Although Philadelphia has added tens of thousands of jobs since 2009, its residents have largely experienced those gains through low-wage work, according to a new Pew report analyzing census data. That’s compared to those who work in Philly but live in the suburbs — they’ve seen job growth across the board.

The findings, which researcher Seth Budick said are consistent with national and regional trends, are another window into the income inequality and employment issues facing the poorest big city in the nation.

Some takeaways from the report:

  • Philly’s job gains, from 2009 to 2017, were largely centered on the lower-paying end of the spectrum, and to a lesser extent on the higher end. For city residents, the number of jobs paying somewhere in the middle — $35,000 to $49,000 a year — dropped.
  • Nearly all of the 10 fastest-growing jobs held by city residents paid less than $40,000. The fastest-growing jobs — personal care aides and nursing, psychiatric, and home health aides — were among the lowest paid. Meanwhile, the fastest-growing jobs for commuters, such as managers and “management specialists," were more likely to pay above the median wage.
  • Other cities have seen a wage gap between residents and commuters, but Philly has the highest disparity after New York. Philly residents earn 55% of what commuters make, while New York residents make 51% of what their commuter counterparts earn.
"Intermediate-wage" jobs pay between $17 and $24 an hour.
The Pew Charitable Trusts
"Intermediate-wage" jobs pay between $17 and $24 an hour.

What can be done?

Labor advocates have turned to politicians to raise standards for low-wage workers. It’s a strategy seen in big cities across the country, though employers have pushed back, saying that these measures make it harder for them to operate and could lead to job loss. Philly is not allowed to raise its minimum wage because a state law that prohibits it, but organizers have fought and won such laws as “Fair Workweek,” which mandates consistent scheduling for service workers, and a “just cause” bill against unfair firings for parking lot workers. United Home Care Workers of Pennsylvania has been organizing home-care workers to help raise standards.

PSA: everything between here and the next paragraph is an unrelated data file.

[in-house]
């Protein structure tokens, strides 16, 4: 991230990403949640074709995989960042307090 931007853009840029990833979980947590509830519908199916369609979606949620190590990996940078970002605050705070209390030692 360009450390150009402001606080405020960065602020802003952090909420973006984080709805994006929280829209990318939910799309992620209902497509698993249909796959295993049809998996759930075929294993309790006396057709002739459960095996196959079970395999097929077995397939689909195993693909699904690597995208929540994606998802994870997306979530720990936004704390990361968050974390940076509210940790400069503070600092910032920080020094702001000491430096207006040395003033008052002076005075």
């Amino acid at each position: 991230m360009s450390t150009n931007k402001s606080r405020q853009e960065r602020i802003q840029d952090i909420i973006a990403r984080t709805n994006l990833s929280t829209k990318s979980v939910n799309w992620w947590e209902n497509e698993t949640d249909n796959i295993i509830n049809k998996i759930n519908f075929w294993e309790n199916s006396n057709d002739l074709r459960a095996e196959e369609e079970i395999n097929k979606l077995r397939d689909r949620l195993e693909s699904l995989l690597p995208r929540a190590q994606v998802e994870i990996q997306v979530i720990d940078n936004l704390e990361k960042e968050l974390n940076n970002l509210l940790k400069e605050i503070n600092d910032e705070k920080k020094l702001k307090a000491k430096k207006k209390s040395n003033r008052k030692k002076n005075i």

There are also workforce development programs that help people climb the ladder from low-wage to higher-wage, like the 1199c Training and Upgrading Fund program to help workers become licensed practical nurses. The two-year program by the health workers union serves about 60 people each year.

But there are barriers to entry, said Cheryl Feldman, executive director of the Training and Upgrading Fund: the burden of poverty. “People who are in low-wage jobs, they can’t just stop working,” she said. “They have to work, go to school, and take care of their families.” It would help, she said, if there were tax credits or other kinds of incentives for employers to invest in running apprenticeship programs.

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The Philadelphia Inquirer is one of 21 news organizations producing “Broke in Philly,” a collaborative reporting project on solutions to poverty and the city’s push toward economic justice. See all of our reporting at brokeinphilly.org.